They tell us we can expect aftershocks, and even other major quakes, for another month or more. And we are getting constant tremors, rolls, shaking, rumbling. I am blessed in that I live in a part of Sendai that is a bit elevated, a bit more solid than other parts. So, so far this area is better off than others. Last night my friend’s husband came in from the country, bringing food and water. Blessed again.

And somehow as I experience the events happening now in Japan, I can feel my heart opening very wide. My brother asked me if I felt so small because of all that is happening. I don’t. Rather, I feel as part of something happening that much larger than myself.  This is hard, and yet magnificent.

Thank you again for your care and Love.

10 Responses to “A Letter from Japan”

  1. EverettK Says:

    Very moving!

  2. Tom Logan Says:

    Tim, your blog keept me in touch with Japan better than all the news stations combined. They focus on the extraordinary; you bring us the sublime. Once again, thank you for sharing.

  3. Sylvia Says:

    That’s beautiful.

  4. Suzanna Says:

    The person who wrote this letter gives me the greatest sense that Japan may have suffered a terrible tragedy but the people who live there have not lost one bit of their humanity.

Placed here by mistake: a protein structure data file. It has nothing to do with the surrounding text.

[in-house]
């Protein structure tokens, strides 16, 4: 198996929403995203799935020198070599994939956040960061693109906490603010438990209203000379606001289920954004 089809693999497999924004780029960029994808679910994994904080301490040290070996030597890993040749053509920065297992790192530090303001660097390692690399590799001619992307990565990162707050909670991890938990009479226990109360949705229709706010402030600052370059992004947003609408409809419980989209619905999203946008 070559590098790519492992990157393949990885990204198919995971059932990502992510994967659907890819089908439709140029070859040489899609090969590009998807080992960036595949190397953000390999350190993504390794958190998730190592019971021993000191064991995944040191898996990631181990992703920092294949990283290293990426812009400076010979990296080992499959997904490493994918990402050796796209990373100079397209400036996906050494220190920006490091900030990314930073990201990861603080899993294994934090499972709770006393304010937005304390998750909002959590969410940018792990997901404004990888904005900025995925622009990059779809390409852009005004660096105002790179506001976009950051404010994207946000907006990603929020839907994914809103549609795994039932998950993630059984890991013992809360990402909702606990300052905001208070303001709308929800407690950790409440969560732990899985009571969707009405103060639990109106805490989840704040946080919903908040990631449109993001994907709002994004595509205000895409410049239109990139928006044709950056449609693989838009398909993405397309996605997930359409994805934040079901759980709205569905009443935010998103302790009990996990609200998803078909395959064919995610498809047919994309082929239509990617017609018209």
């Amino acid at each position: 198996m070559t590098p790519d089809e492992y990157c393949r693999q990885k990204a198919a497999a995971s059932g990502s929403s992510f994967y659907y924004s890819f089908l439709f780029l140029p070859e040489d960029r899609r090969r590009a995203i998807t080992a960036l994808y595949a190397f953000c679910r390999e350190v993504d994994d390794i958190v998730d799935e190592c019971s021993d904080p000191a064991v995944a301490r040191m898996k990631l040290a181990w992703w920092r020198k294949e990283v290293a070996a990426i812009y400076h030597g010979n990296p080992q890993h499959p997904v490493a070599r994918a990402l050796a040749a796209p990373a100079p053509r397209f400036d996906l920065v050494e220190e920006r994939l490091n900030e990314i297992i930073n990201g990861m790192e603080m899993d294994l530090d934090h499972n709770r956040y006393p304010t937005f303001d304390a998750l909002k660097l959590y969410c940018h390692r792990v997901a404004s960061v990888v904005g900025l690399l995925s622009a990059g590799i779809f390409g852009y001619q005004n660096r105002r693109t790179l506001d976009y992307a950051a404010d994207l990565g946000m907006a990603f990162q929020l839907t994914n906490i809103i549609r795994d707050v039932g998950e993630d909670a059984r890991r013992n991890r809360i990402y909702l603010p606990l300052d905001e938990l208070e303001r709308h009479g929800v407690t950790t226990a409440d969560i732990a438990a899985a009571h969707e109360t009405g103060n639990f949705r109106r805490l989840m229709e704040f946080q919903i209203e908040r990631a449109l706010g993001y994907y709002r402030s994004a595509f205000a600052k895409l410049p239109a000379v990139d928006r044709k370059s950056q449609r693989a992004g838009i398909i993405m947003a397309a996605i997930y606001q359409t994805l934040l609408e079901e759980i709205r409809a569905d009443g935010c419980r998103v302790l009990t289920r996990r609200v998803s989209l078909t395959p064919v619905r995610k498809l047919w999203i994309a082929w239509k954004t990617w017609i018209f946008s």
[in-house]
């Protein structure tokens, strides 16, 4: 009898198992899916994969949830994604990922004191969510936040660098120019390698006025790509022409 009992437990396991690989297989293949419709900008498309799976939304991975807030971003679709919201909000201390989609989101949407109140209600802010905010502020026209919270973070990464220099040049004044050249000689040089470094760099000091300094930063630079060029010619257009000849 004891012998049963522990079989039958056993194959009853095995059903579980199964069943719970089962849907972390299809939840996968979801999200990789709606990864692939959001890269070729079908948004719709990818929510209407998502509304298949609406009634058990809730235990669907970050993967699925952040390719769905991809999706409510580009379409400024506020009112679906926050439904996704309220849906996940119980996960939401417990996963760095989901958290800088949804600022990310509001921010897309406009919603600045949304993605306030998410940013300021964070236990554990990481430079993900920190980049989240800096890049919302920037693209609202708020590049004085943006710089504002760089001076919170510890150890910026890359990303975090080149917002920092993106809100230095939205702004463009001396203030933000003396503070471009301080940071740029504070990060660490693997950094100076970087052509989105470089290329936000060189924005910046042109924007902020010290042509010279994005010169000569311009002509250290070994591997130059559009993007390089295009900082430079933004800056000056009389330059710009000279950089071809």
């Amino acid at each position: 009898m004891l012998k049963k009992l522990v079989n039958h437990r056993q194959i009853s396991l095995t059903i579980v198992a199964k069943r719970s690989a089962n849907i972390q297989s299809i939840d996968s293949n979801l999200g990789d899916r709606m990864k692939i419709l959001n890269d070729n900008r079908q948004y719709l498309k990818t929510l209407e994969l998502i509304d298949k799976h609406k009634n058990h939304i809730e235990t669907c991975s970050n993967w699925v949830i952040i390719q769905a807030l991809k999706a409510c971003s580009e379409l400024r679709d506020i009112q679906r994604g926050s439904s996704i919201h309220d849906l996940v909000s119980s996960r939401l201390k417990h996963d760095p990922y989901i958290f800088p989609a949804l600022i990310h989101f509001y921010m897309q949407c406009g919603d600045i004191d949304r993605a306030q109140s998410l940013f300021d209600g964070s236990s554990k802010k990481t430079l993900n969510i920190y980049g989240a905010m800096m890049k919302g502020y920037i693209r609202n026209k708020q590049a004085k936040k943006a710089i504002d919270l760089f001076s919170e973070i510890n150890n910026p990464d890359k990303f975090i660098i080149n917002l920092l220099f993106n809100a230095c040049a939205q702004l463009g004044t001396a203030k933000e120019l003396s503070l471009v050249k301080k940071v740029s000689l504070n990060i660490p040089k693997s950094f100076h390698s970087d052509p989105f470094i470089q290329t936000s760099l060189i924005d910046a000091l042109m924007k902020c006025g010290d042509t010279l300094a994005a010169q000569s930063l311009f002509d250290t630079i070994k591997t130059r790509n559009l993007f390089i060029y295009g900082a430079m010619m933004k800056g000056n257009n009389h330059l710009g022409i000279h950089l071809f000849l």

People helping each other, working together, appreciating all that they still have in the midst of such terrible destruction is truly inspiring.

    Thanks for posting the letter. It’s beautiful.

  5. barbara macdonald Says:

    Thank you Tim

  6. Lil Gluckstern Says:

    Really moving, sadness and fortitude. It still brings tears to my eyes. Look at how we can care for each other; hopefully we remember this in the good times. Japan, and your friend, have such a long road to recovery.

  7. Gary Says:

    My God, we have a lot to learn from people like that, don’t we?

  8. Timothy Hallinan Says:

    Hello, all, and I’m so glad the letter touched you as it did me. It actually teared me up, coming as it did on the very day they found the body of another American English teacher who wasn’t so fortunate.

    I do want to clarify that I personally don’t know the woman who wrote this letter. One of the people to whom it was sent shared it with a neighbor and she in turn shared it with Mun, and then I with you.

    But it really does say something about the potential of the human spirit and about some of the traits the Japanese have displayed during this terrible time.

  9. Laren Bright Says:

    I have seen a couple emails like this one — all essentially emphasizing the cooperation, pulling together, and absence of things like looting or violence.

    Let’s hope that this type of disaster is not what’s required to bring u to the awareness of our shared humanity. But then, whatever it takes…

  10. RJ Baliza Says:

    in times of natural tragedies, we are stripped down to our very basic core. there is no african-american, white, hispanic, asian. there is no religious belief there is no nationality. there is only humanity. we are humans first before anything else.